New Stealthy IPOs Kick In This Week
By Eve Tahmincioglu
As of this week, private companies looking to go public can now do it with little attention.
The Securities and Exchange Commission's new rule allowing companies to file initial public offering (IPO) paperwork confidentially kicked in Monday and the agency's Chairman Jay Clayton sees it as a boon for public markets that have seen declines in recent years.
It could lead, he said in a statement, to “efficiency in our processes to encourage more companies to consider going public, which can result in more choices for investors, job creation, and a stronger U.S. economy."
The number of publicly traded companies has been on the decline, with more and more companies opting to stay private or delay initial public offerings, or IPOs.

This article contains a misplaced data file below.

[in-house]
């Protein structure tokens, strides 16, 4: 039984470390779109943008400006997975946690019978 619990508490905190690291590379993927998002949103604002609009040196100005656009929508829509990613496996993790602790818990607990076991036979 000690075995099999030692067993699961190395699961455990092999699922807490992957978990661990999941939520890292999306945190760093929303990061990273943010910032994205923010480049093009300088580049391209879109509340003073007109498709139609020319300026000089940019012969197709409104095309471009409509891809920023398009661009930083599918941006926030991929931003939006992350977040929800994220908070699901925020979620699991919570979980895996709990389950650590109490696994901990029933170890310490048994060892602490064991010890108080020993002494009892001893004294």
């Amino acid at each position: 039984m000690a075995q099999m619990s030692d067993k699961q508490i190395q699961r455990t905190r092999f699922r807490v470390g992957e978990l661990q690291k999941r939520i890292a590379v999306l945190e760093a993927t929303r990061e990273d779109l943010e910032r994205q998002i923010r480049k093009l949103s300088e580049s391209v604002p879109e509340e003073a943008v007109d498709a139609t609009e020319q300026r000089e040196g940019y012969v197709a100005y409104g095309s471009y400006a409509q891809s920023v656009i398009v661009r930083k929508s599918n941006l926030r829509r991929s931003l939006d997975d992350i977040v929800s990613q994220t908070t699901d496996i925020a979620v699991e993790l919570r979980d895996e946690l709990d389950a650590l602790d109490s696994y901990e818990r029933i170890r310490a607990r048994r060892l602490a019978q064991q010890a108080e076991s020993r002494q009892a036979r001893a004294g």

The allure of being private may be one reason for the decline in initial public offerings and the overall number of publicly traded firms, according to a recent Fortune article.
Clayton addressed the issue of faltering public markets during his confirmation hearings and has followed through on his promise to make them more attractive to private companies.
"It is clear that our public capital markets are less attractive to businesses than in the past. As a result, investment opportunities for Main Street investors are more limited," he said. "Here, I see meaningful room for improvement.”